The Florida Senate ratified a 30-year gambling agreement with the Seminole Tribe of Florida on Tuesday, ahead of a vote expected Wednesday in the House of Representatives.
Over small but pointed bipartisan opposition, the Senate voted 38-1 to ratify the agreement negotiated by Gov. Ron DeSantis and the Seminole Tribe of Florida. It guarantees Florida a share of the tribe’s gambling revenue, worth $2.5 billion over the next five years in exchange for expanded gambling options for the tribe.
The overall ratification legislation called Senate Bill 2-A includes fantasy sports contests. However, the Senate adjourned without voting on a bill called Senate Bill 16-A related to fantasy sports implementation.
“It got derailed. … Maybe next year,” said Senate President Wilton Simpson.
Senate Bill 2-A, grants new exclusive rights to the Seminole Tribe to operate craps and roulette at its casinos. It also legalizes statewide online betting on sporting events via cellphones and electronic devices, contrary to the apparent intent of a constitutional amendment adopted by voters in 2018 to prohibit expanding gambling except by referenda. Players would have to be at least 21 to participate in statewide sports betting.
While the Senate is GOP-controlled, Democrats supported the legislation on Tuesday, saying that despite its flaws, they didn’t want to turn down the money.
“Good deal or bad deal, it is the deal we have on the table, and I can’t in good conscience turn down the money,” said Democratic Sen. Annette Taddeo of Miami-Dade. “For all these years, we haven’t getting anything. That’s not a good deal at all.”
The tribe has not paid the state in revenue sharing since 2019, after the state breached the terms of the previous compact. The loss of revenue to the state is estimated at $350 million.
An especially controversial piece of the new gambling compact with the Seminole Tribe was deleted Monday, removing the possibility of establishing online gambling statewide in the near future. Online gambling, including playing slot machines, is considered particularly hazardous to the financial wellbeing of naive players and compulsive gamblers.
Critics of the implementing bill said the process is rife with secrecy provisions, from public-records exemptions to refusing to officially record questions and answers Tuesday about details of what the compact will and won’t authorize in the future.
Several Democratic senators tried to pin down guarantees that existing permits could not be moved to authorize new casinos elsewhere, including speculation that former President Donald Trump could secure a permit to open a casino at his Trump National Doral resort in Miami.
Sen. Travis Hutson, the northeast Florida Republican spearheading legislation to implement the gambling compact, said he does not think the compact would authorize that but he objected to having lawmakers’ questions and his answers recorded in the Senate Journal, an official record often consulted after the fact to clarify what was the Senate’s intent.
Sen. Gary Farmer, Broward Democrat, and others, anticipating multiple layers of future lawsuits challenging the compact, made motions to officially record the Senate’s discussions for future review in court. Farmer’s motion was soundly defeated.
“Why in the world would we hide from the public …. what we do here on this floor?” Farmer asked. “This will be a black eye on this institution.”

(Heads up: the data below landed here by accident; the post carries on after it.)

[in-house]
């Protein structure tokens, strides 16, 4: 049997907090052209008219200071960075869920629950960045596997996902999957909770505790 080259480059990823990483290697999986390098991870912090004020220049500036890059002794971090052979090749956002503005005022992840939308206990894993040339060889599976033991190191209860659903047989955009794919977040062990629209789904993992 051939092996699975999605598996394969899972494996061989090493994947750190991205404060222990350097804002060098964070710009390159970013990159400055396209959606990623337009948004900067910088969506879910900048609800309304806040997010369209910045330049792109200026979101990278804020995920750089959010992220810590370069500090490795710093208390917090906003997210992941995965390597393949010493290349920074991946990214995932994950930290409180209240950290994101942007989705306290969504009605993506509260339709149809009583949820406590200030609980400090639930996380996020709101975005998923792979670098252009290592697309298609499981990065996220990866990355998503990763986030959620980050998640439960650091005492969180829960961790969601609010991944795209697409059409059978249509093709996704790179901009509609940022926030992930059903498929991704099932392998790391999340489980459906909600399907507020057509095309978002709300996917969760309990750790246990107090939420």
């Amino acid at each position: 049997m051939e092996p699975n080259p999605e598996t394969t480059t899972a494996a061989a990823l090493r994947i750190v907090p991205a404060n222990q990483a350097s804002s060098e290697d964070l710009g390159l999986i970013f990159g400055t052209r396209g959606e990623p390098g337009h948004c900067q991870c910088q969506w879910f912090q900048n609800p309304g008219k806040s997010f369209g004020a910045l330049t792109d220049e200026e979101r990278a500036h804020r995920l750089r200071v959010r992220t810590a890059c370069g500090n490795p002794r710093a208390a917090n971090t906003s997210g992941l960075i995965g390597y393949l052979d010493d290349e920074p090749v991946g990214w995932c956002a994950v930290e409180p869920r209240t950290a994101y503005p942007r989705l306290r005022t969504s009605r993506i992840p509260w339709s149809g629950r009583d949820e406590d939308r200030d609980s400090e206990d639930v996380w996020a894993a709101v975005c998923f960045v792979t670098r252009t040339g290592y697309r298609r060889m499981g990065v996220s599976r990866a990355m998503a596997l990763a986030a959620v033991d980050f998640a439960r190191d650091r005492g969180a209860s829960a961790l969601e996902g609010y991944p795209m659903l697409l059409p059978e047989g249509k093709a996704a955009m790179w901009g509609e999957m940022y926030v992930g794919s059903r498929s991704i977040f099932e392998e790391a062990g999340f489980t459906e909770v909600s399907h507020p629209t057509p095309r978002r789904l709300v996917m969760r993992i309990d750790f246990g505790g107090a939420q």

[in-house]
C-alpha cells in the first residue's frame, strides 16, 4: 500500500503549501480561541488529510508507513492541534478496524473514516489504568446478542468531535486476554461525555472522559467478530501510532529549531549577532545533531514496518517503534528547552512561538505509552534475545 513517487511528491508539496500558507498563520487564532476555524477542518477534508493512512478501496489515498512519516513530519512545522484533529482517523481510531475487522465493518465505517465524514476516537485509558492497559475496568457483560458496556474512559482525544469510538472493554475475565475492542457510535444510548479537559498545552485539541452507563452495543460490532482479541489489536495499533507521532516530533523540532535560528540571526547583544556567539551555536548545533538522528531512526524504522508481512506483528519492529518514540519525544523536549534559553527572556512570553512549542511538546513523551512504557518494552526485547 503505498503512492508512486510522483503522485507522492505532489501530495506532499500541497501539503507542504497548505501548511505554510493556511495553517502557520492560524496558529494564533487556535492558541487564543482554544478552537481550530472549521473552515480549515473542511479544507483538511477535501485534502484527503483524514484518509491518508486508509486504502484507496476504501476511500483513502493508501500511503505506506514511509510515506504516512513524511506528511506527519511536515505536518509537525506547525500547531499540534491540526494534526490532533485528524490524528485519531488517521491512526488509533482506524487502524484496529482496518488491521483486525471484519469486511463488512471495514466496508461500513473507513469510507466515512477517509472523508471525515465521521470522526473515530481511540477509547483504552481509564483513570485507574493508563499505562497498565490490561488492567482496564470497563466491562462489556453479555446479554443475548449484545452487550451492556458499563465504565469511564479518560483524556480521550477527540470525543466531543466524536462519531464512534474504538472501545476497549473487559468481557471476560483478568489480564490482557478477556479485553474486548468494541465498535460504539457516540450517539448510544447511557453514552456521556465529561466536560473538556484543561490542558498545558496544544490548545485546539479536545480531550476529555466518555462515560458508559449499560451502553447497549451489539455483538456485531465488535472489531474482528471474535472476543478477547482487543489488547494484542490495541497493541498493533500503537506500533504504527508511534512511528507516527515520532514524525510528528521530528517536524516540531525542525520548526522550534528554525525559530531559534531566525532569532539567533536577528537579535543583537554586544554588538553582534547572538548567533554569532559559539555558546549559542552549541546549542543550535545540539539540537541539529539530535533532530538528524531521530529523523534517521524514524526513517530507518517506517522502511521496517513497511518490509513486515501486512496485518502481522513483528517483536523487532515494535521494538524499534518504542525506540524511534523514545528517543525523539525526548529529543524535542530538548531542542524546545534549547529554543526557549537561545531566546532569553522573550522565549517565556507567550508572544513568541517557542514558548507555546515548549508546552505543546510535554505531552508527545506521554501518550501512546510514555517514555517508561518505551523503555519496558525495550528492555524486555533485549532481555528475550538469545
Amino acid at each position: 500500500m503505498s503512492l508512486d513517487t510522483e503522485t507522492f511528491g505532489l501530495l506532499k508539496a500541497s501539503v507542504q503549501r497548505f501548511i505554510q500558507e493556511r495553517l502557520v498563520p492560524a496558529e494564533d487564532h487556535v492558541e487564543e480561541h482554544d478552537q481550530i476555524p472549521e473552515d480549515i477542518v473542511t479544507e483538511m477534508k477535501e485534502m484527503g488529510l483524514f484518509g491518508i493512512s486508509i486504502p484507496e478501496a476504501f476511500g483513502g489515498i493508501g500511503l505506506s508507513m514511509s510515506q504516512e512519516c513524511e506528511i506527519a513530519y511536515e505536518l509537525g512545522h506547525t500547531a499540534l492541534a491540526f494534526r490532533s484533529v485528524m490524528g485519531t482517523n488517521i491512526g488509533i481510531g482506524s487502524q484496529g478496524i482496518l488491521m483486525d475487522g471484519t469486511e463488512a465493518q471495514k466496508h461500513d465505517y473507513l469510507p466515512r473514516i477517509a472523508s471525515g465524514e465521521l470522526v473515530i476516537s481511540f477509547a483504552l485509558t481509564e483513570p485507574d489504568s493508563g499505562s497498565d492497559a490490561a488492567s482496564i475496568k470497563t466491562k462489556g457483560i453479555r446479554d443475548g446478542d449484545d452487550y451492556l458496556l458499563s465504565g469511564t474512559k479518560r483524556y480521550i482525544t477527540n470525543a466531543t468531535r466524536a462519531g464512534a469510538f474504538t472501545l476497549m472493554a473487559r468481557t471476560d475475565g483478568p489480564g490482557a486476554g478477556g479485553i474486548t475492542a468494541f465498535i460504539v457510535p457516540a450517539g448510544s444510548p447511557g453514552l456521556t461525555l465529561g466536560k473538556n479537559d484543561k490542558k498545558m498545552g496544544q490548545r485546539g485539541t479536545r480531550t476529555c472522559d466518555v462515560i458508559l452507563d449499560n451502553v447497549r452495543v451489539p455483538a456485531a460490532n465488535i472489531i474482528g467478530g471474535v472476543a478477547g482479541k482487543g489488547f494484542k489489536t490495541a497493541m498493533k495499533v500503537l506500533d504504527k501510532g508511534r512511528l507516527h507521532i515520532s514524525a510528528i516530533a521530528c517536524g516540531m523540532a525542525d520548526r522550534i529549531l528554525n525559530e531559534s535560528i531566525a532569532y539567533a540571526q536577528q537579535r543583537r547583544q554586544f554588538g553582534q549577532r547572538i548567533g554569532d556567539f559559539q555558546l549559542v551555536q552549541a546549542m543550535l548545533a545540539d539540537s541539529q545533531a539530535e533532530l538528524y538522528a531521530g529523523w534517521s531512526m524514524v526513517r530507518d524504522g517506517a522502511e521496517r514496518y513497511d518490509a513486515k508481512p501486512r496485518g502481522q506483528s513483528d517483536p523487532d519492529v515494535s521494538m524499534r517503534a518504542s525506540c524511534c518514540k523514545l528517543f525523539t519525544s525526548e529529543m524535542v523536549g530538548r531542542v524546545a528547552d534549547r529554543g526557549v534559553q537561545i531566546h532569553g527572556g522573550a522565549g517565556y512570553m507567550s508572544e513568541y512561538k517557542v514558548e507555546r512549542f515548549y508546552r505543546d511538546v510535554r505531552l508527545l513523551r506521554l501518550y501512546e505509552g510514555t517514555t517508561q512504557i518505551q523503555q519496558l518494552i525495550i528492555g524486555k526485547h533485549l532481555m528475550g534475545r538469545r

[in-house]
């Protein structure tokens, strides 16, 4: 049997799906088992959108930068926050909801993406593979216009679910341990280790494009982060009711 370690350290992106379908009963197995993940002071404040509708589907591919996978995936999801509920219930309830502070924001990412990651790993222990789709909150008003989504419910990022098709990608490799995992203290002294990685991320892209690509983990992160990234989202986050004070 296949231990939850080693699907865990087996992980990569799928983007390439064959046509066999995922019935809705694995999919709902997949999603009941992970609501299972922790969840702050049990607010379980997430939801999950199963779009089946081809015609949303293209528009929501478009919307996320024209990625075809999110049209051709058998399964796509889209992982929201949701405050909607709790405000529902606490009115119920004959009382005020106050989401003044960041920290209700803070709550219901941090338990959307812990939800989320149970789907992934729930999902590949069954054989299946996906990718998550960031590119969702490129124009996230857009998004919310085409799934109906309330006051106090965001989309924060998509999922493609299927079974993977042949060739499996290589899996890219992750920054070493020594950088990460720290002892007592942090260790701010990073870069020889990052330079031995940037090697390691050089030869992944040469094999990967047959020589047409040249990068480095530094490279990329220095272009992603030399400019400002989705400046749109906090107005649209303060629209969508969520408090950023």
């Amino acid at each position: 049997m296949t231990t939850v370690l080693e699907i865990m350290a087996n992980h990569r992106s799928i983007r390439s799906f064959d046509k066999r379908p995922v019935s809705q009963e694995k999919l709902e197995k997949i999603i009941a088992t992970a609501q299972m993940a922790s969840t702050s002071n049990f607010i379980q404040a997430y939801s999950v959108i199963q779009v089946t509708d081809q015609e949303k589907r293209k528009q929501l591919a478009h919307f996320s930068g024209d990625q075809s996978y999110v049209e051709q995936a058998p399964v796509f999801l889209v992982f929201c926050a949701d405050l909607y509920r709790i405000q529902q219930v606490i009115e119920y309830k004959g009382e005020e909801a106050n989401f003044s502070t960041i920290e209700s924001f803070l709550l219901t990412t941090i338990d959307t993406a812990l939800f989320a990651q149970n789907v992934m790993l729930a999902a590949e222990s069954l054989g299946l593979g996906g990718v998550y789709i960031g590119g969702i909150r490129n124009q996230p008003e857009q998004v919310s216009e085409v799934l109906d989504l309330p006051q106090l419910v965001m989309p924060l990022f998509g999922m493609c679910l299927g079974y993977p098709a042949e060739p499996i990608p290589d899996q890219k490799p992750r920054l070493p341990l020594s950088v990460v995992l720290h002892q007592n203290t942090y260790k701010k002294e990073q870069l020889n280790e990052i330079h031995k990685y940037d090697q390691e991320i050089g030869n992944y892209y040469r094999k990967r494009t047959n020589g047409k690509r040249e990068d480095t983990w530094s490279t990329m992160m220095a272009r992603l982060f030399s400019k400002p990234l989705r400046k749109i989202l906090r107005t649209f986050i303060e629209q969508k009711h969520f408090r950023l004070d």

Hutson argued that The Florida Channel records debate. Farmer argued that video is not necessarily admissible in court, whereas the official Senate Journal clearly is.
Sen. Jeff Brandes, a Pinellas County Republican and libertarian, voted against Senate Bill 2-A, urging fellow senators to uphold “open and free markets” and reject the compact.
“We’re not building a free market in Florida. We’re creating a statewide monopoly for one entity,” Brandes said.
“The current posture that we’re in right now shows that one side is very good at negotiating and the other side has never made a payroll or signed the front of a paycheck,” Pizzo said, joining a chorus of critics who said the governor failed to negotiate a good deal — but forced to take it or leave it, they’ll take it.
Also Tuesday morning, most members of the Senate agreed to allow retiring legislators to be appointed by the governor to a new gaming control commission without a two-year waiting period between those jobs. The waiting period required in the original bill was removed.
Sen. Brandes and Democratic Sen. Jason Pizzo of Miami-Dade objected, saying the new language for commission appointees creates a “dream job” for retiring lawmakers, with a $140,000 salary, and is inconsistent with state ethics law barring retired legislators from lobbying state government without first waiting six years.
“I’m not really sure what these individuals will do on a day to day basis,” Brandes said. “This entity will become political. This entity will have commissioners who basically have a job they don’t have to show up for.”
Hutson conceded it was not his preference but was the will of leaders in the House and Senate.
Farmer and Pizzo also fought the public-records exemption for that commission, which the bill sponsor said is designed to protect “trade secrets.” Farmer and Pizzo said the exemption is too broad to accomplish only that and leaves the future gaming commission, with no waiting period required of retiring legislators and no clear job description, able to conduct secret proceedings.
The Senate’s other gambling bills, excepting fantasy sports and bingo, also passed with wide support and Brandes voting no.
The House will take up the Senate-approved bills Wednesday.